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Supervalu, Albertsons Hit With Second PoS Attack

Supermarket chain Supervalu and partner Albertsons have been attacked again—this time with a different malware variant than the breach it disclosed in August.

Supervalu had previously been the victim of a criminal intrusion that may have affected 1,000 stores across the US. That included about 200 of its grocery and liquor stores (under the brands Cub Foods, Hornbacher's and Farm Fresh), along with those to which it provides technology services—namely Albertsons, Acme Markets, Jewel-Osco, Shaw's and Star Markets in about two dozen states. For now, the company still has not determined whether any cardholder data was, in fact, stolen by the intruder during that incident.

Now, in what it believes to have been late August or early September 2014, an intruder installed different malware into the portion of its computer network that processes payment card transactions at some of its Shop ’n Save, Shoppers Food & Pharmacy and Cub Foods-owned and franchised stores, including some of its associated stand-alone liquor stores.

The company thinks that in the wake of a beefed up security posture stemming from the first incident, the malware did not succeed in capturing data from any payment cards used at any of its own stores other than at some checkout lanes at four Cub Foods franchised stores in Hastings, Shakopee, Roseville (Har Mar) and White Bear Lake, Minn.

“We care greatly about our customers, and the safety of their personal information will continue to be a top priority for us,” said president and CEO Sam Duncan, in an official statement on the website. “We’ve taken measures to install enhanced protective technology that we believe significantly limited the ability of this malware to capture payment card data and we will continue to make these investments going forward.”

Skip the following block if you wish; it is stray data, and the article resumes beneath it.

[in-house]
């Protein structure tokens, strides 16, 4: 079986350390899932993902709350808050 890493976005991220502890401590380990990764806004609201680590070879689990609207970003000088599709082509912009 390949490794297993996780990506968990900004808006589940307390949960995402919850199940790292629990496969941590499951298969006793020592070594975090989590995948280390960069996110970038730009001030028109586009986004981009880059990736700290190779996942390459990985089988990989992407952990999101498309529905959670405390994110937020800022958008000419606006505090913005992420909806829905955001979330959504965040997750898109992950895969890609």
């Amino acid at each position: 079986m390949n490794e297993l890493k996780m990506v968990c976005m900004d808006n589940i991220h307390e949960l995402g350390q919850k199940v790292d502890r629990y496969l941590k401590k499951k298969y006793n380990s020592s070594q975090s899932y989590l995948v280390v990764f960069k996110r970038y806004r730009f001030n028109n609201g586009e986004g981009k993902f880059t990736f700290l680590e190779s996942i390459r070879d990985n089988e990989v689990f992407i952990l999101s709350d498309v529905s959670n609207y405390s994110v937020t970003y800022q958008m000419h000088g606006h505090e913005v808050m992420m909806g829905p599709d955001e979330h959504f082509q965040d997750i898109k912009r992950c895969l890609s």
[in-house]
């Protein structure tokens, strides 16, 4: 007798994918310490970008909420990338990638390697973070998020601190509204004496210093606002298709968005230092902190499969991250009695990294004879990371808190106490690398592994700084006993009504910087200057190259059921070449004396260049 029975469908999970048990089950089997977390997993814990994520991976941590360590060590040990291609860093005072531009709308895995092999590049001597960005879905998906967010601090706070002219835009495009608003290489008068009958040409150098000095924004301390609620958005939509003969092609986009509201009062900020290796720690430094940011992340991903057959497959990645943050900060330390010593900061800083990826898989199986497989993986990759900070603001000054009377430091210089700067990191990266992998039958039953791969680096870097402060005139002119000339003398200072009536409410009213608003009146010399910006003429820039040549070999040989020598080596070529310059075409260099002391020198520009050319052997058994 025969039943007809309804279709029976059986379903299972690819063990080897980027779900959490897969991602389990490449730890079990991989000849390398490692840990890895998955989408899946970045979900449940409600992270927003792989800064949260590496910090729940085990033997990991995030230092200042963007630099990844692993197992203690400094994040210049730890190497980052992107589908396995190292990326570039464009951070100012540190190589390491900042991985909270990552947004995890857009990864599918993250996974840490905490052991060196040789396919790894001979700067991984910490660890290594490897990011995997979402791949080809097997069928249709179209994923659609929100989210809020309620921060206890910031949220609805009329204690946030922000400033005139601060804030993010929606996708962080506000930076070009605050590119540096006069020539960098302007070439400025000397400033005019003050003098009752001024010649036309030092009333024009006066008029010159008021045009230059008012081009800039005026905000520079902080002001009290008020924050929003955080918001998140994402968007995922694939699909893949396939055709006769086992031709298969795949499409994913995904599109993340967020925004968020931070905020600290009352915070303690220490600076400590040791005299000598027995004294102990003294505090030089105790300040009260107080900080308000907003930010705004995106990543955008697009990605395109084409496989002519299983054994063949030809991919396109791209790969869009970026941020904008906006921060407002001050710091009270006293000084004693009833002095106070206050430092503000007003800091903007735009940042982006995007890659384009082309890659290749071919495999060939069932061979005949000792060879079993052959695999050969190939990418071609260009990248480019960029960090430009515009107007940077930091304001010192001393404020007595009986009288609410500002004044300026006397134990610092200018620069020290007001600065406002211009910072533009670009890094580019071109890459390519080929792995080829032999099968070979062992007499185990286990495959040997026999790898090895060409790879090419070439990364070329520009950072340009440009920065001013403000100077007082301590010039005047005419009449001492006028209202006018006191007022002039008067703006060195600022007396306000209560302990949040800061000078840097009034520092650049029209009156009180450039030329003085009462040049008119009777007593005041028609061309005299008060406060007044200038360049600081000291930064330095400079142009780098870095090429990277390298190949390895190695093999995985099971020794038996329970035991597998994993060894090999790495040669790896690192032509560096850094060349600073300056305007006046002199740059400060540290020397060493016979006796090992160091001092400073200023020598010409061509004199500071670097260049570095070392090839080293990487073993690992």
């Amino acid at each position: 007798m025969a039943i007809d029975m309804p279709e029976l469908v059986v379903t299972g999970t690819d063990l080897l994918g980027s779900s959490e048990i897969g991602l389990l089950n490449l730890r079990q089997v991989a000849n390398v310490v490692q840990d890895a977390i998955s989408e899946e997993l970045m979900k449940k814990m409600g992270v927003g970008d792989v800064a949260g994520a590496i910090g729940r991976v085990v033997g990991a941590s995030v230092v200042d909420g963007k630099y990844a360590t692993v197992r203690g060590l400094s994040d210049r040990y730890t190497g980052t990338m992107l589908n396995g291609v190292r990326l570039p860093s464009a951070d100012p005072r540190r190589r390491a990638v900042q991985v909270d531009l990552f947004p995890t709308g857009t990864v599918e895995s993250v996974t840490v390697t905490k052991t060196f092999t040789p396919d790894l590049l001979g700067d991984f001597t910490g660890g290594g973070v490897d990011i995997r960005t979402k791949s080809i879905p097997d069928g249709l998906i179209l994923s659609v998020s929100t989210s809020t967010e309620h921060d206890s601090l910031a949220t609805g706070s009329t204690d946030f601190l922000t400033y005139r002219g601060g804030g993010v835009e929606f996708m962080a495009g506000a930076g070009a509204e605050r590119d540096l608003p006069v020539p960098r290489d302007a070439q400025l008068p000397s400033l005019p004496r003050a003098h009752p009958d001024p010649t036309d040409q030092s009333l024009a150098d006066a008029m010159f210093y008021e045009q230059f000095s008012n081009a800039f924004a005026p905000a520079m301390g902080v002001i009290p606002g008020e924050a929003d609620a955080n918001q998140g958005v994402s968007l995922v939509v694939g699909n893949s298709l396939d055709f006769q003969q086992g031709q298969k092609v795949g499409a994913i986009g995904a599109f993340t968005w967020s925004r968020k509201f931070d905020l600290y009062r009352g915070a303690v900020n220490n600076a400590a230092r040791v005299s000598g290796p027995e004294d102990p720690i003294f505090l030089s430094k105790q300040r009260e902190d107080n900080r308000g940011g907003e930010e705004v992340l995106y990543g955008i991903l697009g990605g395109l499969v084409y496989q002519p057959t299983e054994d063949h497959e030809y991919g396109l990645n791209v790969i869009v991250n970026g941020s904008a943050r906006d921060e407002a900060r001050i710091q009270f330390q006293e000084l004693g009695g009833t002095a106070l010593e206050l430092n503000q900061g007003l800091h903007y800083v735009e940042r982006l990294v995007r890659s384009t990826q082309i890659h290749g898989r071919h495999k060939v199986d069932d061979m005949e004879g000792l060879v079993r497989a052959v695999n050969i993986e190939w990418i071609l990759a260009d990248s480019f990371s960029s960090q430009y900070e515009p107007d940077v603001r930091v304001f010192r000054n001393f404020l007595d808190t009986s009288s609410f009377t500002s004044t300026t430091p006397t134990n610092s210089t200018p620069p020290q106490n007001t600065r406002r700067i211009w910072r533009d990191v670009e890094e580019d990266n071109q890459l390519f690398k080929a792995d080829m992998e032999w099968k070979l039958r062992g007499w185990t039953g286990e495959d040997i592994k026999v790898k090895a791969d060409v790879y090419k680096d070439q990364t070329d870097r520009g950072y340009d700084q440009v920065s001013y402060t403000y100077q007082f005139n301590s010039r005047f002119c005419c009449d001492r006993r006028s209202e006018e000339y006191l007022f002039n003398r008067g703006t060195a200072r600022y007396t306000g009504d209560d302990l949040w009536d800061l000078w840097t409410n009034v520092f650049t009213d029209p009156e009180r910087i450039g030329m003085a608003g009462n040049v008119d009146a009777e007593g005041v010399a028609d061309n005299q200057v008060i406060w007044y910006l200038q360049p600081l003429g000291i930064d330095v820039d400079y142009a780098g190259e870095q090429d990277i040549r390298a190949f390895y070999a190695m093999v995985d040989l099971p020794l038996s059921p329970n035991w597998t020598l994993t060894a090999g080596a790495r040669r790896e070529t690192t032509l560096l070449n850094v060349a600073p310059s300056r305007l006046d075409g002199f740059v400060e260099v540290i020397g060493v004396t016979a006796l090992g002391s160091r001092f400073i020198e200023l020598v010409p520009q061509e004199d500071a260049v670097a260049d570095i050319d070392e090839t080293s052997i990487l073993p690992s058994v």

He also said that some stores owned and operated by Albertsons experienced a related criminal intrusion, also in what is believed to have been late August or early September 2014. For its part, Albertsons has yet to make a statement on the latest event.

Security experts say more holistic visibility is an ongoing requirement. “As breach reports continue to grow, and reports of repeated attacks on the same targets also become more common, enterprises' approach to defense must expand from the more typical reactive monitoring and alerting to also include automated cyber-attack prevention by analyzing the entire end-to-end network, the security architecture and auditing possible access paths to make sure all controls are operating as intended and will survive network changes,” said Steve Hultquist, chief evangelist at RedSeal Networks, in an email. “This is a complex problem that requires automation that simplifies and provides visual mapping of the complete environment.”

Marc Malizia, CTO of RKON Technologies, meanwhile offered some advice to Infosecurity on what Supervalu and other company execs should consider when recovering from a security breach.

“The first step should always be determining what server or servers have been compromised; once located, a disk image of those servers should be made in order to preserve their state,” he said. “To protect chain of custody in the event of a law suit, these images should be read-only and secured.”

Also, a containment strategy should be put in place to ensure the compromised server cannot infect other servers or devices. And, in order to determine what malware or modifications were made, IT staff should check log files from the compromised servers, firewalls, switches and other security devices. This will also help discover what traffic and/or files were transmitted to the compromised servers. And finally, if the servers contain data which fall under a compliance regulation, companies must be sure to contact and report to appropriate bodies.

In Supervalu’s case, it said that it is working with law enforcement and has notified its payment processors.

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